Is Beauty a Finer Honor, or Truth?
Four years ago, John Haines, a retired Chevrolet dealer from Glenwood Springs, Colo., was thumbing through his hometown newspaper when an article about a local business caught his attention.
Arlington National Cemetery’s largest and most famous monument, the Tomb of the Unknowns, had developed extensive cracks after seven decades of exposure to harsh winters. At the government’s request, Yule Marble Quarry in nearby Marble, Colo., which had supplied the original bright-white gold-veined marble, was searching for a 55-ton stone to replace the cracked one.
Haines, who never served in the military and has never visited the cemetery, decided he would like to pay for the new stone. It would, he said, honor those who “have given their lives for our freedom.”
A large block of replacement marble has been quarried and $70,000 set aside to pay for it, Haines said recently. But even though the Army accepted his donation offer in 2002, it is not clear whether the stone or his money will ever be used.
Things stalled, in part because a fundamental question has not yet been answered: Should the cracked stone be replaced?
Some argue that it is more respectful to let nature take its course on the Tomb, which marks the graves of three never-identified soldiers, from World Wars I and II and the Korean War.
Other issues, including a mandatory government bidding process and requirements imposed by the National Historic Preservation Act of 1966, have turned what Haines thought would be a simple act of generosity into a source of frustration.
Cemetery officials are deciding among four options: replace the stone, repair it, repair the Tomb while procuring a replacement stone, or do nothing. This month and last, they accepted suggestions from the public on what should be done.
At least one organization and 249 individuals offered comments: The Virginia Department of Historic Resources wants to explore repair options and retain the original block; 51% of individuals favor replacement, 27% favor repair and 12% favor doing nothing.
On Thursday, cemetery Superintendent John C. Metzler Jr. is expected to announce his decision.
Large horizontal cracks in the memorial were first documented in 1963. The fissures, then spanning a total of 34 feet, are now more than 10 feet longer and wrap all the way around the Tomb’s midsection. The lines cut through the shoulders of the three Greek figures (representing Valor, Victory and Peace) adorning the east wall of the block and run diagonally across the words inscribed on the west: “Here rests in honored glory an American soldier known but to God.”
Metzler said hairline cracks probably formed when the marble was quarried -- quarry workers then did not have the diamond-cut saws now in use -- and were deepened by the freezing and thawing of moisture within the marble over the decades. A 1990 report by Oehrlein & Associates, a Washington architectural firm that specializes in historic preservation, concluded that the cracks would keep lengthening and widening, becoming continuous through the stone by 2010.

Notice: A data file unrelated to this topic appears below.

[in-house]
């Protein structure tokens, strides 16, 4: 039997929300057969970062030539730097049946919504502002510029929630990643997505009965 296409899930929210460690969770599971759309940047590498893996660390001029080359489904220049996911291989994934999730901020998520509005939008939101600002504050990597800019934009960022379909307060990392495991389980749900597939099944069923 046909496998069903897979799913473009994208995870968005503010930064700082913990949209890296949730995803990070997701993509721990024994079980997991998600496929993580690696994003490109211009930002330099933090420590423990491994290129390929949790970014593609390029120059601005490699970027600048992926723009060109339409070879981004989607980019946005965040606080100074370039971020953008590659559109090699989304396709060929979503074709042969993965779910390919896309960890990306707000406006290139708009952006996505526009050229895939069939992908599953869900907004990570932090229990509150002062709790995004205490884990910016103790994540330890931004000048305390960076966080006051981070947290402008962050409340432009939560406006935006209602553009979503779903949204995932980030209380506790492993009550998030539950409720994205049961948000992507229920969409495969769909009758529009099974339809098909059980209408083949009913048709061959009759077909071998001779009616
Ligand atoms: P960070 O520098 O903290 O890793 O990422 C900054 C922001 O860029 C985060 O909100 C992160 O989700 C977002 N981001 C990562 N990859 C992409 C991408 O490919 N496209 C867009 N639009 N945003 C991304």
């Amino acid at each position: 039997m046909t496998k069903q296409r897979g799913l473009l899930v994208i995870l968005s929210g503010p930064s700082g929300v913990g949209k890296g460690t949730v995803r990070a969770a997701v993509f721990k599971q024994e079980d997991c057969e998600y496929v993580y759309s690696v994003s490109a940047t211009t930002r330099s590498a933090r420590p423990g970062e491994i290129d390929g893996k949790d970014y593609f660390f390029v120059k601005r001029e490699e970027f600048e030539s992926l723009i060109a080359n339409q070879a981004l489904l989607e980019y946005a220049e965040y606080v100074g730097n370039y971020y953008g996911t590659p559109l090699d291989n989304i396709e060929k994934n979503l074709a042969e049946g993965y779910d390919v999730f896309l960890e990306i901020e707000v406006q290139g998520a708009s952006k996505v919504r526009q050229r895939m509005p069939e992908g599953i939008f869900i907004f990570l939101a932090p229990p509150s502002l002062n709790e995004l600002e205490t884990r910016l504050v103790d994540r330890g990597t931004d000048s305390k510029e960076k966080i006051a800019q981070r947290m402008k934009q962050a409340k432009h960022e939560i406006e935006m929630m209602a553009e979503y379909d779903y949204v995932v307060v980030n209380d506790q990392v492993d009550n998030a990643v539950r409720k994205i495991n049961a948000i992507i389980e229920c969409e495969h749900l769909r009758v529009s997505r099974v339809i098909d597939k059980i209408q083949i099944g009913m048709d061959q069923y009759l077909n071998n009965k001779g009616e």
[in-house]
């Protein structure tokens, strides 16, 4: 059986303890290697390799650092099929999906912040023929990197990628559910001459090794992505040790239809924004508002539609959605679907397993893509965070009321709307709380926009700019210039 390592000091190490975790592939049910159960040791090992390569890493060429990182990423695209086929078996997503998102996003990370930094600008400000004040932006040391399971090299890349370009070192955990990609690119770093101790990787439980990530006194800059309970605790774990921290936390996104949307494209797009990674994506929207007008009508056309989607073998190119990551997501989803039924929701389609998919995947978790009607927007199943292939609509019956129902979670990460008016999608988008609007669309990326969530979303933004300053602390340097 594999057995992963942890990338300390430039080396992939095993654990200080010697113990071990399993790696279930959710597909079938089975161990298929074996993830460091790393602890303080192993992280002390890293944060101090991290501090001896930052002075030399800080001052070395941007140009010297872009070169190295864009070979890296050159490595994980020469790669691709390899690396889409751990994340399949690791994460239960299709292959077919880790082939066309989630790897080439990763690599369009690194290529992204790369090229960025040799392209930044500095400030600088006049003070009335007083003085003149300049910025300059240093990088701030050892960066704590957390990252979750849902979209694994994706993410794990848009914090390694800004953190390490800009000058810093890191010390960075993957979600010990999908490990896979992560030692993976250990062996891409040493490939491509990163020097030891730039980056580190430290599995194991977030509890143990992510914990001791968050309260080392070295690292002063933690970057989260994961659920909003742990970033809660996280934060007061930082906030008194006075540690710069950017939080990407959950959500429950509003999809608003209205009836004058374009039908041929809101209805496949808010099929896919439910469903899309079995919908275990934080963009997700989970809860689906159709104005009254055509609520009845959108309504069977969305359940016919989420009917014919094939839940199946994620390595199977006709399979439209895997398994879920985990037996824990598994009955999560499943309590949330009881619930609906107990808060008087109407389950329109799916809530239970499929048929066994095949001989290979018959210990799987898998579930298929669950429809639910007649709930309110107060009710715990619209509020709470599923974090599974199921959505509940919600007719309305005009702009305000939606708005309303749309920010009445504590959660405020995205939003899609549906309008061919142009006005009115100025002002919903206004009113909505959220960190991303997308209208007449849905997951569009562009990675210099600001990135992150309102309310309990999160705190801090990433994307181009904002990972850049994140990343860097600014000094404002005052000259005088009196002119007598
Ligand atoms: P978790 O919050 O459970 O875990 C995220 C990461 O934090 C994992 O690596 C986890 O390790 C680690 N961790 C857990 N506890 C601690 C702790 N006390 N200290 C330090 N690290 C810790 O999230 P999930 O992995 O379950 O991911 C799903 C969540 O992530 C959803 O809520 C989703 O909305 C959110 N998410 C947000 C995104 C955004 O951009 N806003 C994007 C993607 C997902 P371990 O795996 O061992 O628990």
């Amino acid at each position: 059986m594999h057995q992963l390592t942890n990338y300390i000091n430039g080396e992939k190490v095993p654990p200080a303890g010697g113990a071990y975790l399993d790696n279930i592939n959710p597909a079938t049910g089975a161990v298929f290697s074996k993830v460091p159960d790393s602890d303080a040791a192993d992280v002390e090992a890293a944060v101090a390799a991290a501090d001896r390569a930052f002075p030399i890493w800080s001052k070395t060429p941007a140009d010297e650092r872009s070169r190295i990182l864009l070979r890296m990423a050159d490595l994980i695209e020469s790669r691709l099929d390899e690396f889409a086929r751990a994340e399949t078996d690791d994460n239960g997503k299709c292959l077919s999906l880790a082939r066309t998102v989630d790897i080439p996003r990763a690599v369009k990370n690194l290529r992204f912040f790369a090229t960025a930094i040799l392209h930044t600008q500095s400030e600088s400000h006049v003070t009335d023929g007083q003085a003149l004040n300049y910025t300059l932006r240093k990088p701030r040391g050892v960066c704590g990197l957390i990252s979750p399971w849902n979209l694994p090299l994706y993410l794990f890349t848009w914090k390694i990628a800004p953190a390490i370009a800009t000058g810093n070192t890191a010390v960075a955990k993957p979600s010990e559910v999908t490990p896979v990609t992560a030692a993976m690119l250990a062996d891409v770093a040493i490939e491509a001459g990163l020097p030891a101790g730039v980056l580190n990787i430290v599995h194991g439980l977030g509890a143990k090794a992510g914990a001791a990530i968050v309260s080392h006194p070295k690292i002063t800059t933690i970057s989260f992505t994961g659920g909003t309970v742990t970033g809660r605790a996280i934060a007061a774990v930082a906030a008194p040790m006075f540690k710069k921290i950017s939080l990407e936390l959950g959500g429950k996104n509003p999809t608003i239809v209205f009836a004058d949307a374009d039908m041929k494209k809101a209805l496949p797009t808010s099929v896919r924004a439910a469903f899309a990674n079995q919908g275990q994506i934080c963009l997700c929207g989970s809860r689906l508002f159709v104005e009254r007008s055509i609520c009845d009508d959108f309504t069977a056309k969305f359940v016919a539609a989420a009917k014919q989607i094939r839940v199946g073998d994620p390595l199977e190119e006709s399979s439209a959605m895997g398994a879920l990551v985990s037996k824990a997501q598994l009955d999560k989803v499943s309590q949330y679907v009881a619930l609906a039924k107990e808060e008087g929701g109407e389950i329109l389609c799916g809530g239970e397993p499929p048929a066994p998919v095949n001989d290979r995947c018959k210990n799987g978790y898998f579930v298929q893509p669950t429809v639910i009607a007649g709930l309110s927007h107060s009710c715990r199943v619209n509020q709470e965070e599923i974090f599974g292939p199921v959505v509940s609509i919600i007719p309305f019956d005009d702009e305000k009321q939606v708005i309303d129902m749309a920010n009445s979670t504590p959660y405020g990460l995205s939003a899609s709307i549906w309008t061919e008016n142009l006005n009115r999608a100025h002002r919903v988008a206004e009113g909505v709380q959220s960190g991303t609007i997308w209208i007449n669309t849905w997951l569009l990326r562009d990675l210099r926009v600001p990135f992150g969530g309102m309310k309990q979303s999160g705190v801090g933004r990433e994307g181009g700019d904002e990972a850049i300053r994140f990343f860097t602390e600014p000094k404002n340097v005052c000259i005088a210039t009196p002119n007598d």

Cracked headstones at the cemetery’s 300,000 gravesites are replaced routinely, but because of the Tomb’s historical significance, the cemetery is required to seek comments from the public before a change.
Unlike the individual headstones, the Tomb symbolizes the sacrifice of thousands of fallen soldiers, Metzler said.
“I want to do it right,” he said, explaining why the process is taking so long. “I want to be sure that at the end ... we have completed what’s required of us, that the public’s had the opportunity to provide their comments, and that everyone can stand back and say we’ve done the right thing.”
The cracks have been repaired several times, most recently in 1989. Another repair would be cheaper and quicker than replacement, but it would only hold temporarily and could make the cracks worse.
“It’s very similar to a tooth -- to fill a tooth, you have to take away the old filling and you have to actually take away some of the tooth to get a clean surface again,” Metzler said.
“You’d have to destroy or take away part of the Tomb in order to reapply the caulking material. In essence, you’re causing the crack to become bigger each time you repair it.”
Even if the cemetery decides to replace the stone, the new Yule marble block could end up unused: Metzler said he was required by law to open bids to other quarries, in spite of where the original came from. And though Haines is paying for the new Yule marble, the costs of inscribing, shipping and installing it must also be considered. Metzler said that ideally, those tasks would be completed in one operation under one contract to minimize how often the stone must be moved, because each trip risks damage.
If the Tomb is replaced, the government will retain control of the original block and explore alternative sites to display it. The Smithsonian Institution is one possibility, Metzler said.
If nothing is done, the 74-year-old block is not likely to collapse. But Metzler said he was concerned that some of the Tomb’s embellishments -- such as the Greek figures, or the laurel wreaths sculpted on the Tomb’s north and south walls -- could crack and fall off.
Recent visitors to the Tomb were divided about how to deal with the crack issues. Some said they liked the idea of replacing the stone and accepting the donation.
But others preferred a hands-off approach.
“I would say unless there’s something structurally wrong with it, it should be left alone,” said Vinny Fusari, 55, from Palm Harbor, Fla. “They didn’t throw out the Liberty Bell, did they?”